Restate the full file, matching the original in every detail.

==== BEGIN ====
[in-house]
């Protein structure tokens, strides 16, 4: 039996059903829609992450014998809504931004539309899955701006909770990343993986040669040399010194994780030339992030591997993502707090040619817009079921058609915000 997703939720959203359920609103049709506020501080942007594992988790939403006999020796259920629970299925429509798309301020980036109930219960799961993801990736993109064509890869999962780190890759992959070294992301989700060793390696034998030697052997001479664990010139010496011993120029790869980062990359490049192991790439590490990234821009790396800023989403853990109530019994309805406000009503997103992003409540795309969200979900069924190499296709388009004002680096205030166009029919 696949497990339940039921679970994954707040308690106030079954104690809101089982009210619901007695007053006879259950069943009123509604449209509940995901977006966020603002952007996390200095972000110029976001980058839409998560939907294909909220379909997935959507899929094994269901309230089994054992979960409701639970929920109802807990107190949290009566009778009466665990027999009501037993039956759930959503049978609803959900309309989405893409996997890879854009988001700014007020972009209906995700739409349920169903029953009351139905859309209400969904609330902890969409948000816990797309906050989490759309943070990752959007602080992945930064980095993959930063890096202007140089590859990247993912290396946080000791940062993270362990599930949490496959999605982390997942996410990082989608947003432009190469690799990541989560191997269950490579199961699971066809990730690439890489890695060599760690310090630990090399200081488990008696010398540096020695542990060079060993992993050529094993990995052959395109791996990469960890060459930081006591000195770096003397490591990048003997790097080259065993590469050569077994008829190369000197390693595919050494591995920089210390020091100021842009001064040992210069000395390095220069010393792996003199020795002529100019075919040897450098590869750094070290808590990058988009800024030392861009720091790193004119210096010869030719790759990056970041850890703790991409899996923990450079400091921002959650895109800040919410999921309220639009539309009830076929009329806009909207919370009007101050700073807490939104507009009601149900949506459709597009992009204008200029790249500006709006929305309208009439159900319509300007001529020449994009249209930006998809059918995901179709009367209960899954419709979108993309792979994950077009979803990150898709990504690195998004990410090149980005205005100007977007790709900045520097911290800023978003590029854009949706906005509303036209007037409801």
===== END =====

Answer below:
[in-house]
């Protein structure tokens, strides 16, 4: 039996059903829609992450014998809504931004539309899955701006909770990343993986040669040399010194994780030339992030591997993502707090040619817009079921058609915000 997703939720959203359920609103049709506020501080942007594992988790939403006999020796259920629970299925429509798309301020980036109930219960799961993801990736993109064509890869999962780190890759992959070294992301989700060793390696034998030697052997001479664990010139010496011993120029790869980062990359490049192991790439590490990234821009790396800023989403853990109530019994309805406000009503997103992003409540795309969200979900069924190499296709388009004002680096205030166009029919 696949497990339940039921679970994954707040308690106030079954104690809101089982009210619901007695007053006879259950069943009123509604449209509940995901977006966020603002952007996390200095972000110029976001980058839409998560939907294909909220379909997935959507899929094994269901309230089994054992979960409701639970929920109802807990107190949290009566009778009466665990027999009501037993039956759930959503049978609803959900309309989405893409996997890879854009988001700014007020972009209906995700739409349920169903029953009351139905859309209400969904609330902890969409948000816990797309906050989490759309943070990752959007602080992945930064980095993959930063890096202007140089590859990247993912290396946080000791940062993270362990599930949490496959999605982390997942996410990082989608947003432009190469690799990541989560191997269950490579199961699971066809990730690439890489890695060599760690310090630990090399200081488990008696010398540096020695542990060079060993992993050529094993990995052959395109791996990469960890060459930081006591000195770096003397490591990048003997790097080259065993590469050569077994008829190369000197390693595919050494591995920089210390020091100021842009001064040992210069000395390095220069010393792996003199020795002529100019075919040897450098590869750094070290808590990058988009800024030392861009720091790193004119210096010869030719790759990056970041850890703790991409899996923990450079400091921002959650895109800040919410999921309220639009539309009830076929009329806009909207919370009007101050700073807490939104507009009601149900949506459709597009992009204008200029790249500006709006929305309208009439159900319509300007001529020449994009249209930006998809059918995901179709009367209960899954419709979108993309792979994950077009979803990150898709990504690195998004990410090149980005205005100007977007790709900045520097911290800023978003590029854009949706906005509303036209007037409801």